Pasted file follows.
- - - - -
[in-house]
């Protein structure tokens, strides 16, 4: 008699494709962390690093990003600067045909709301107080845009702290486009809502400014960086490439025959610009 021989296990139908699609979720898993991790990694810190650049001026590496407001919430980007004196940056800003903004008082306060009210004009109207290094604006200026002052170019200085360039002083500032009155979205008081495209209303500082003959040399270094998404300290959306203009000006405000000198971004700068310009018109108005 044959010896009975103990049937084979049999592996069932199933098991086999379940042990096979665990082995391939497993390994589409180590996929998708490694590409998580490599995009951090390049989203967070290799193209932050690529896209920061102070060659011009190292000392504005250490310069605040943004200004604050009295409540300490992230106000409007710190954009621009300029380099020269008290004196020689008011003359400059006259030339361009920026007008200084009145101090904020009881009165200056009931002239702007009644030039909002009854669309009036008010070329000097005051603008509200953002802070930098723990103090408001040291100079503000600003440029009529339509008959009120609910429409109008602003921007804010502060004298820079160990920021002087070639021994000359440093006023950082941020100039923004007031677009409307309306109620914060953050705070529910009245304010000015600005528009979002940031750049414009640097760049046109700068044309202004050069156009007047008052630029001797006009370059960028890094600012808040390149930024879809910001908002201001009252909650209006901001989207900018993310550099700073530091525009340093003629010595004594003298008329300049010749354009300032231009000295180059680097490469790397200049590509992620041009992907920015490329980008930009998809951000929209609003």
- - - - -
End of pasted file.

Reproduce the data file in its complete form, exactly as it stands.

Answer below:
[in-house]
């Protein structure tokens, strides 16, 4: 008699494709962390690093990003600067045909709301107080845009702290486009809502400014960086490439025959610009 021989296990139908699609979720898993991790990694810190650049001026590496407001919430980007004196940056800003903004008082306060009210004009109207290094604006200026002052170019200085360039002083500032009155979205008081495209209303500082003959040399270094998404300290959306203009000006405000000198971004700068310009018109108005 044959010896009975103990049937084979049999592996069932199933098991086999379940042990096979665990082995391939497993390994589409180590996929998708490694590409998580490599995009951090390049989203967070290799193209932050690529896209920061102070060659011009190292000392504005250490310069605040943004200004604050009295409540300490992230106000409007710190954009621009300029380099020269008290004196020689008011003359400059006259030339361009920026007008200084009145101090904020009881009165200056009931002239702007009644030039909002009854669309009036008010070329000097005051603008509200953002802070930098723990103090408001040291100079503000600003440029009529339509008959009120609910429409109008602003921007804010502060004298820079160990920021002087070639021994000359440093006023950082941020100039923004007031677009409307309306109620914060953050705070529910009245304010000015600005528009979002940031750049414009640097760049046109700068044309202004050069156009007047008052630029001797006009370059960028890094600012808040390149930024879809910001908002201001009252909650209006901001989207900018993310550099700073530091525009340093003629010595004594003298008329300049010749354009300032231009000295180059680097490469790397200049590509992620041009992907920015490329980008930009998809951000929209609003």